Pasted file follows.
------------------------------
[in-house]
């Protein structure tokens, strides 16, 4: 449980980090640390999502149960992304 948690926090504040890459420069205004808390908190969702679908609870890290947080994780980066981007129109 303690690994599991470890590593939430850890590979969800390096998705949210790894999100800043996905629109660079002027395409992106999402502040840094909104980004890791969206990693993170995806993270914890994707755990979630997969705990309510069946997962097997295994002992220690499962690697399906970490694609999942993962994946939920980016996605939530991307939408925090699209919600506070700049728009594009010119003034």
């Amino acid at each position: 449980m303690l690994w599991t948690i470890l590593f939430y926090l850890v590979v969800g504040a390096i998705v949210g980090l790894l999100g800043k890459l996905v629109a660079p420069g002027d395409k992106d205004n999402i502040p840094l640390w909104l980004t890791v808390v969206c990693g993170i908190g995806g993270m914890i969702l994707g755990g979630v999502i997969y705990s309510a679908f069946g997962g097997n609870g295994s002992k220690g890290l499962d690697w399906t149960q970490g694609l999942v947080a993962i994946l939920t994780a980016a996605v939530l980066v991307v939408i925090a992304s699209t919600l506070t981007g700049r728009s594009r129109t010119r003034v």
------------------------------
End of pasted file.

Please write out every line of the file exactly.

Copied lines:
[in-house]
């Protein structure tokens, strides 16, 4: 449980980090640390999502149960992304 948690926090504040890459420069205004808390908190969702679908609870890290947080994780980066981007129109 303690690994599991470890590593939430850890590979969800390096998705949210790894999100800043996905629109660079002027395409992106999402502040840094909104980004890791969206990693993170995806993270914890994707755990979630997969705990309510069946997962097997295994002992220690499962690697399906970490694609999942993962994946939920980016996605939530991307939408925090699209919600506070700049728009594009010119003034």
């Amino acid at each position: 449980m303690l690994w599991t948690i470890l590593f939430y926090l850890v590979v969800g504040a390096i998705v949210g980090l790894l999100g800043k890459l996905v629109a660079p420069g002027d395409k992106d205004n999402i502040p840094l640390w909104l980004t890791v808390v969206c990693g993170i908190g995806g993270m914890i969702l994707g755990g979630v999502i997969y705990s309510a679908f069946g997962g097997n609870g295994s002992k220690g890290l499962d690697w399906t149960q970490g694609l999942v947080a993962i994946l939920t994780a980016a996605v939530l980066v991307v939408i925090a992304s699209t919600l506070t981007g700049r728009s594009r129109t010119r003034v």